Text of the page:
RICHMOND, Va. (WRIC) — On the eve of President-Elect Joe Biden’s Inauguration, Virginia’s House of Delegates passed a bill to maintain various changes to election law that made it safer to vote during the coronavirus pandemic.
Meanwhile, House Republican Leader Todd Gilbert cited these changes as the cause of doubt in the election’s outcome. In a call with reporters on Tuesday, Gilbert also refused to condemn a letter sent by his fellow caucus members asking Vice President Mike Pence to nullify the state’s certified election results.
“They were merely asking for a delay so that some of the discrepancies that were very prominently displayed across the country could be investigated,” Gilbert said when asked if he saw anything wrong with the letter. “I think what’s more important is the environment and the context in which a letter like that was written, which is one where doubt rained across the nation.”
Judges and election officials across the country have repeatedly rejected claims of widespread voter fraud.
Kunal Atit, a spokesperson for Virginia House Speaker Eileen Filler-Corn, criticized Gilbert’s comments in a statement.
“It is disappointing that while the effort to undermine our democracy and spread misinformation about our electoral system has drawn condemnation from across the political spectrum, Leader Gilbert has no problem with members of his caucus seeking to disenfranchise Virginians and peddling the same falsehoods that ultimately led to the riots at the Capitol. It is our hope that Leader Gilbert will reconsider his support for these dangerous conspiracies that have caused so much harm over these past weeks.”Kunal Atit, spokesperson for House Speaker Eileen Filler-Corn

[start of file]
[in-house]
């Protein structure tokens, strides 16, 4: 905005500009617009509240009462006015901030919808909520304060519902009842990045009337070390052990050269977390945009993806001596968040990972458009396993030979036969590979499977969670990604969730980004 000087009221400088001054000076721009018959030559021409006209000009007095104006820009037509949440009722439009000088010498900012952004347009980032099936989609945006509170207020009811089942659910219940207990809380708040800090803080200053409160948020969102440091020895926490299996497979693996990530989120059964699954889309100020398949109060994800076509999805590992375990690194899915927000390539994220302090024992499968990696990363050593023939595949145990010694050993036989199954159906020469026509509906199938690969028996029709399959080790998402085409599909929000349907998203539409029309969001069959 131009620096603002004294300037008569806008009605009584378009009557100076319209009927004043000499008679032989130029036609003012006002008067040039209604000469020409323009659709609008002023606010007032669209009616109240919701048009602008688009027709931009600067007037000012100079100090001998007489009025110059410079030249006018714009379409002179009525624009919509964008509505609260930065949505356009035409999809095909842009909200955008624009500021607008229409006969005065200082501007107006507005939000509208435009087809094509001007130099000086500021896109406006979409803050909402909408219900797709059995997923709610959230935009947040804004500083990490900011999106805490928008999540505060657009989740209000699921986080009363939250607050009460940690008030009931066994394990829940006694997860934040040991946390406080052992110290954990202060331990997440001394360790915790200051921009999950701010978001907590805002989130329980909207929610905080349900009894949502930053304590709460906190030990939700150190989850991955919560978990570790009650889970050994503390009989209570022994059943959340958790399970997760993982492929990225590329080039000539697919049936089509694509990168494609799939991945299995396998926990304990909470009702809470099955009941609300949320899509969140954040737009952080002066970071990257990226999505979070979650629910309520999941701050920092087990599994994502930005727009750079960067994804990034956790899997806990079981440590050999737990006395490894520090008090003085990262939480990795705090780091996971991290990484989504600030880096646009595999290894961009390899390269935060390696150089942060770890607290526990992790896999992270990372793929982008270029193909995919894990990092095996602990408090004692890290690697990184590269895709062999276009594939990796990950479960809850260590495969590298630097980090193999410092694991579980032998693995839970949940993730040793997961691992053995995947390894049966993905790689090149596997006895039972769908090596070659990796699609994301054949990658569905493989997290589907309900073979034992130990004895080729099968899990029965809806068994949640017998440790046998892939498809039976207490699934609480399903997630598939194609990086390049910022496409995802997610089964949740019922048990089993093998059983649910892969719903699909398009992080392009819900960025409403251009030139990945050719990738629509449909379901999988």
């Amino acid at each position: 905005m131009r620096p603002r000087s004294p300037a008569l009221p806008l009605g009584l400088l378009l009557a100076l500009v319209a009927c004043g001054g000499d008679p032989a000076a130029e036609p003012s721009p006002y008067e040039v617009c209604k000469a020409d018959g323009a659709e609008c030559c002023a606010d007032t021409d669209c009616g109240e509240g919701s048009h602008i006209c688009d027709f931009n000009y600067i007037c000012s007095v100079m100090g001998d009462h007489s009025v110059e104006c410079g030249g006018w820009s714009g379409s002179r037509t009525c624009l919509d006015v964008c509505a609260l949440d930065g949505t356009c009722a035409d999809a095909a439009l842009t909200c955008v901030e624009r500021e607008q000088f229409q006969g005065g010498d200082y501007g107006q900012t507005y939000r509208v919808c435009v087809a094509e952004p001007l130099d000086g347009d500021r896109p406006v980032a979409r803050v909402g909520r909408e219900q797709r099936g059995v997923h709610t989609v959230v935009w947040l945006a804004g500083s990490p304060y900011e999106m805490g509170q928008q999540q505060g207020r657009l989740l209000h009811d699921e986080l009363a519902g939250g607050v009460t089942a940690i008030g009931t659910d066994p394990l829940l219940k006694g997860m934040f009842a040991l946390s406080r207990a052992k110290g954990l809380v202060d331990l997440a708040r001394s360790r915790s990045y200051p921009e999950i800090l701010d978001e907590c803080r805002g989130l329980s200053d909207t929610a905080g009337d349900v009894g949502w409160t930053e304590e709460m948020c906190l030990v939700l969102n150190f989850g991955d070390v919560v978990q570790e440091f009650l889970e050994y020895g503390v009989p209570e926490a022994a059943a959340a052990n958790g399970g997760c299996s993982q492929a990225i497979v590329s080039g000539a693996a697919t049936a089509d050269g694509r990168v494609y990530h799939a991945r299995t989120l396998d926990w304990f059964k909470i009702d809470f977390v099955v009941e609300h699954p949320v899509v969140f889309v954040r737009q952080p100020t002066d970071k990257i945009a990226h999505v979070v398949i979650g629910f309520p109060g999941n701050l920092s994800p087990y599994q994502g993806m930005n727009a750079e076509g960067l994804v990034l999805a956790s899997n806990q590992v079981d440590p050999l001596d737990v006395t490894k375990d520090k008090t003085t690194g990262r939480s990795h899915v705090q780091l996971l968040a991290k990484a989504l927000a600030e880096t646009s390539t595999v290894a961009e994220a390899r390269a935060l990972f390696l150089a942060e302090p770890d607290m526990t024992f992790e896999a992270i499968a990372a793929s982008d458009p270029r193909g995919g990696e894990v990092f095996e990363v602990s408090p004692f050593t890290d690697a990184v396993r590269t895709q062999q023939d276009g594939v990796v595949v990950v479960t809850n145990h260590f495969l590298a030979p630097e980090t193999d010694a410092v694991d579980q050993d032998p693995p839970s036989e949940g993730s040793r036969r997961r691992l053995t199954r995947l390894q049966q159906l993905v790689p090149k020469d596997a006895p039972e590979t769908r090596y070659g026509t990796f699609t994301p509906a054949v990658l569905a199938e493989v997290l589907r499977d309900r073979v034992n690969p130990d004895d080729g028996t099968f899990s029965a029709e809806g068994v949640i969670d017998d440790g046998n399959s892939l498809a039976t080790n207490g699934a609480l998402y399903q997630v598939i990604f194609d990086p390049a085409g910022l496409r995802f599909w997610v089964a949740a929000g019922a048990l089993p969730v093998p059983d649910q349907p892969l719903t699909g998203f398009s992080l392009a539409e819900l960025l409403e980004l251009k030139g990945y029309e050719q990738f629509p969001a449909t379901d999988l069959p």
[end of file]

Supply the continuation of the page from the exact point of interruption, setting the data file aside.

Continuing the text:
The debate came on the same day that Republican gubernatorial candidate and state Sen. Amanda Chase (R-Chesterfield) was stripped of her only committee assignment for her role in “instigating an insurrection against the United States.”
If passed by the Senate, the bill sponsored by Del. Schuyler VanValkenburg (D-Henrico) would continue pre-paid postage and codify designated ‘drop boxes’ for absentee ballots. It would also establish a process allowing voters to ‘cure’ errors to mail-in ballots. Previously, VanValkenburg said many of these votes would’ve been discarded.
These measures were among those approved temporarily by the General Assembly in 2020.
“Other states and the federal government can look to Virginia when trying to promote a healthy democracy and accessible and transparent elections,” VanValkenburg said in a statement.
Another bill by Sen. Barbara Favola (D-Arlington) seeks to repeal a requirement that an absentee ballot be opened in the presence of a witness and signed by such witness.
The change was initially forced in August of 2020. A lawsuit from the League of Women Voters of Virginia argued it was necessary to mitigate the risk of COVID-19 exposure.
Now, Favola thinks a permanent policy shift is necessary to ensure voter privacy.
“I think it’s time Virginia move into the 21st century. Only eight states still require a witness signature,” Favola said. “Our obligation is to empower as many people as possible to participate in this great Democracy.”
Gilbert said these changes will continue to undermine faith in democracy if they’re signed into law.
“It’s obvious that Democrats want to loosen the rules that assisted them in the last election and that so greatly contributed to undermining confidence in the election,” he said.
Gilbert said his party introduced several bills to ‘restore faith’ in elections but many were killed in a House sub-committee on Tuesday morning.
One proposal would’ve set stricter information-sharing standards for those who witness the opening of an absentee ballot, requiring them to provide a signature, a printed name and an address.
Another would’ve mandated verification of voter signatures before an absentee ballot could be counted. Opponents argued election officials aren’t qualified to do this work and that the change could disenfranchise voters whose penmanship has changed due to age, disability or injury.
Several proposals by Republican Del. Margaret Ransone (R-Westermoreland) were also shot down by Democrats on Tuesday. One would’ve forced election officials to disclose donations and other gifts. A separate bill would’ve forced the Virginia Department of Elections to post changes to election law online within 24 hours of sending new guidance to localities.
“I’m bringing this bill to bring transparency to our elections,” Ransone said.
“When you come in here and say there is a lot of confusion, well that might be because major members of your caucus have sown that confusion,” VanValkenburg countered.